The Jewish Daily Forward welcomes reader comments in order to promote thoughtful discussion on issues of importance to the Jewish community. In the interest of maintaining a civil forum, The Jewish Daily Forwardrequires that all commenters be appropriately respectful toward our writers, other commenters and the subjects of the articles. Vigorous debate and reasoned critique are welcome; name-calling and personal invective are not. While we generally do not seek to edit or actively moderate comments, our spam filter prevents most links and certain key words from being posted and The Jewish Daily Forward reserves the right to remove comments for any reason.





Find us on Facebook!
  • Law professor Dan Markel waited a shocking 19 minutes for an ambulance as he lay dying after being ambushed in his driveway. Read the stunning 911 transcript as neighbor pleaded for help.
  • Happy birthday to the Boy Who Lived! July 31 marks the day that Harry Potter — and his creator, J.K. Rowling — first entered the world. Harry is a loyal Gryffindorian, a matchless wizard, a native Parseltongue speaker, and…a Jew?
  • "Orwell would side with Israel for building a flourishing democracy, rather than Hamas, which imposed a floundering dictatorship. He would applaud the IDF, which warns civilians before bombing them in a justified war, not Hamas terrorists who cower behind their own civilians, target neighboring civilians, and planned to swarm civilian settlements on the Jewish New Year." Read Gil Troy's response to Daniel May's opinion piece:
  • "My dear Penelope, when you accuse Israel of committing 'genocide,' do you actually know what you are talking about?"
  • What's for #Shabbat dinner? Try Molly Yeh's coconut quinoa with dates and nuts. Recipe here:
  • Can animals suffer from PTSD?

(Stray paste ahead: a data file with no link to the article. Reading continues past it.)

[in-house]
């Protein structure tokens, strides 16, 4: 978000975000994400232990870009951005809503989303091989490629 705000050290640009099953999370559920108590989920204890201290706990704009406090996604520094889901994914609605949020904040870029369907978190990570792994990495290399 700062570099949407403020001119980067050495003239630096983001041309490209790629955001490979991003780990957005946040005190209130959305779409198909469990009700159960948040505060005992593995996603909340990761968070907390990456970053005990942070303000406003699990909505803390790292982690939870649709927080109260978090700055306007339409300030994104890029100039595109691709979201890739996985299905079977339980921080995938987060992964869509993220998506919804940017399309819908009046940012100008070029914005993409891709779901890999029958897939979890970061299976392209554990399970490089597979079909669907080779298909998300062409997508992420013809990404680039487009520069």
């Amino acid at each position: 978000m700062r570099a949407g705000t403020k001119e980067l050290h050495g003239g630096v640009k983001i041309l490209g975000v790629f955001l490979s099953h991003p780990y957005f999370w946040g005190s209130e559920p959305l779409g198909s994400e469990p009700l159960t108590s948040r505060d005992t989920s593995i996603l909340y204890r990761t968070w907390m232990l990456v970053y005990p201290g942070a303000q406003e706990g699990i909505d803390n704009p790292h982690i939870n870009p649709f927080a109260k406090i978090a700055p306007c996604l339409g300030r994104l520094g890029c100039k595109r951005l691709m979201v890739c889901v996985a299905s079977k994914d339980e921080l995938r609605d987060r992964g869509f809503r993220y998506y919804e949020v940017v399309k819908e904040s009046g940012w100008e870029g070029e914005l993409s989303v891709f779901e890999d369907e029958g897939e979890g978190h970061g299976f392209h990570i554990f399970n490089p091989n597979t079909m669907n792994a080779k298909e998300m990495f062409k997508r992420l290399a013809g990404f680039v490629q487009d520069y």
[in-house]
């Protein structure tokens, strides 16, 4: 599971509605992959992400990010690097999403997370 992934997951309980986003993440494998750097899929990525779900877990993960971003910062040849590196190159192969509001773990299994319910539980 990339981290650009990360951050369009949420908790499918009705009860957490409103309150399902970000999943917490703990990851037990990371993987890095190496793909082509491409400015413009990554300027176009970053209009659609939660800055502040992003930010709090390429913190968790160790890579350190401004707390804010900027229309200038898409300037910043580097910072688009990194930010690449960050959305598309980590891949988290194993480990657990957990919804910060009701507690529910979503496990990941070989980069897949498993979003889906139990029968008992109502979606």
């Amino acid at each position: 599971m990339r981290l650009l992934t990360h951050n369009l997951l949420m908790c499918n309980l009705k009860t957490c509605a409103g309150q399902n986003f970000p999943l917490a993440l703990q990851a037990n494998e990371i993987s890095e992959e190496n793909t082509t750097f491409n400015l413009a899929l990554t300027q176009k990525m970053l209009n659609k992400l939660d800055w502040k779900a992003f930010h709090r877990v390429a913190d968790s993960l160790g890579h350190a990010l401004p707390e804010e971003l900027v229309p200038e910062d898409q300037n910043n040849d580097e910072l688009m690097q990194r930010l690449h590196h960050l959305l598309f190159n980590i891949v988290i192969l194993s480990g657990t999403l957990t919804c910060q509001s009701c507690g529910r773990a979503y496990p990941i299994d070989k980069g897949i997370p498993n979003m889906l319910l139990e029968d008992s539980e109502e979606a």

• Is anti-Zionism the new anti-Semitism?
  • "I thought I was the only Jew on a Harley Davidson, but I was wrong." — Gil Paul, member of the Hillel's Angels. http://jd.fo/g4cjH
  • “This is a dangerous region, even for people who don’t live there and say, merely express the mildest of concern about the humanitarian tragedy of civilians who have nothing to do with the warring factions, only to catch a rash of *** (bleeped) from everyone who went to your bar mitzvah! Statute of limitations! Look, a $50 savings bond does not buy you a lifetime of criticism.”
  • That sound you hear? That's your childhood going up in smoke.
  • "My husband has been offered a terrific new job in a decent-sized Midwestern city. This is mostly great, except for the fact that we will have to leave our beloved NYC, where one can feel Jewish without trying very hard. He is half-Jewish and was raised with a fair amount of Judaism and respect for our tradition though ultimately he doesn’t feel Jewish in that Larry David sort of way like I do. So, he thinks I am nuts for hesitating to move to this new essentially Jew-less city. Oh, did I mention I am pregnant? Seesaw, this concern of mine is real, right? There is something to being surrounded by Jews, no? What should we do?"
  • "Orwell described the cliches of politics as 'packets of aspirin ready at the elbow.' Israel's 'right to defense' is a harder narcotic."
  • From Gene Simmons to Pink — Meet the Jews who rock:
  • The images, which have since been deleted, were captioned: “Israel is the last frontier of the free world."
  • As J Street backs Israel's operation in Gaza, does it risk losing grassroots support?
  • from-cache

Would you like to receive updates about new stories?




















We will not share your e-mail address or other personal information.

Already subscribed? Manage your subscription.